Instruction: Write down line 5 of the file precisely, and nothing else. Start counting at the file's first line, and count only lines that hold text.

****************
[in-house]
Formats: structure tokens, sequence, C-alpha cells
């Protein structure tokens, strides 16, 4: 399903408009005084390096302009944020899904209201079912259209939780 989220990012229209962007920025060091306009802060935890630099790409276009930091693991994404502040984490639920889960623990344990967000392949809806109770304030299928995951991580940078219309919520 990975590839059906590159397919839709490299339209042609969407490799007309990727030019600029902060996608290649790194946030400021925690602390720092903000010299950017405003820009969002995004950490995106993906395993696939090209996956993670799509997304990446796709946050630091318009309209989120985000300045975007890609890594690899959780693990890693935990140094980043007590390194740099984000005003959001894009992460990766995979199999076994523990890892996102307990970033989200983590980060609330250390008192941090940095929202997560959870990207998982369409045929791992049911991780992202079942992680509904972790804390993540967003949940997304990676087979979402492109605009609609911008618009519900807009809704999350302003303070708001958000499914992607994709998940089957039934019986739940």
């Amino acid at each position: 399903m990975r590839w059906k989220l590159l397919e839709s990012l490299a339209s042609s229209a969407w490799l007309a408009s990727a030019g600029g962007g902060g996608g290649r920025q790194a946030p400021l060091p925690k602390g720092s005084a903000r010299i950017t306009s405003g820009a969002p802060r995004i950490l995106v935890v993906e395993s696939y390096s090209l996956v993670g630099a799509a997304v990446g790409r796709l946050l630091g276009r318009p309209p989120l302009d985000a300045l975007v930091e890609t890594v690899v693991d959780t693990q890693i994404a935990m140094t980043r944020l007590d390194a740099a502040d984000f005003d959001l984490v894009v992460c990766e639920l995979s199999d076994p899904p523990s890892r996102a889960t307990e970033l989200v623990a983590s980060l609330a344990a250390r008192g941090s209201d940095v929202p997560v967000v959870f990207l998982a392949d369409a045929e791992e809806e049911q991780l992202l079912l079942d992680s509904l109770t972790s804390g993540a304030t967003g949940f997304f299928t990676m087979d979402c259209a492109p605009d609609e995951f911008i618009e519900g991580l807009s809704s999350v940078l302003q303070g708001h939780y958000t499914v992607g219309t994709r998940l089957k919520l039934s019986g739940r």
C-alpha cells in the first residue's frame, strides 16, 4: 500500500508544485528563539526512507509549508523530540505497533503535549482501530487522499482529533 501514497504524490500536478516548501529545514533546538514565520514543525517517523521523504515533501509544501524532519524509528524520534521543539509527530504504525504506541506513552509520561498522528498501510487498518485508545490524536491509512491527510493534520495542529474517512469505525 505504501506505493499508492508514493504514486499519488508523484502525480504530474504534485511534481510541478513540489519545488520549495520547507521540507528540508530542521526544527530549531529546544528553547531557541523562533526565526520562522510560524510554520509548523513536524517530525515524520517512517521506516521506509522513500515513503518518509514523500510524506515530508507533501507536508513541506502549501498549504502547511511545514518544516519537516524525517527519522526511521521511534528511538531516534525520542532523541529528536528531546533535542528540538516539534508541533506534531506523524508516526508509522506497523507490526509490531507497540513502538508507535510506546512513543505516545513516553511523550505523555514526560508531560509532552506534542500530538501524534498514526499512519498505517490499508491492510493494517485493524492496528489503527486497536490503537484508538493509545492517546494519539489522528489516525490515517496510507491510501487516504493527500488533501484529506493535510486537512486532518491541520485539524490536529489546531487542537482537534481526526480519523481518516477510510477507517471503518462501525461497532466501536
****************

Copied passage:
C-alpha cells in the first residue's frame, strides 16, 4: 500500500508544485528563539526512507509549508523530540505497533503535549482501530487522499482529533 501514497504524490500536478516548501529545514533546538514565520514543525517517523521523504515533501509544501524532519524509528524520534521543539509527530504504525504506541506513552509520561498522528498501510487498518485508545490524536491509512491527510493534520495542529474517512469505525 505504501506505493499508492508514493504514486499519488508523484502525480504530474504534485511534481510541478513540489519545488520549495520547507521540507528540508530542521526544527530549531529546544528553547531557541523562533526565526520562522510560524510554520509548523513536524517530525515524520517512517521506516521506509522513500515513503518518509514523500510524506515530508507533501507536508513541506502549501498549504502547511511545514518544516519537516524525517527519522526511521521511534528511538531516534525520542532523541529528536528531546533535542528540538516539534508541533506534531506523524508516526508509522506497523507490526509490531507497540513502538508507535510506546512513543505516545513516553511523550505523555514526560508531560509532552506534542500530538501524534498514526499512519498505517490499508491492510493494517485493524492496528489503527486497536490503537484508538493509545492517546494519539489522528489516525490515517496510507491510501487516504493527500488533501484529506493535510486537512486532518491541520485539524490536529489546531487542537482537534481526526480519523481518516477510510477507517471503518462501525461497532466501536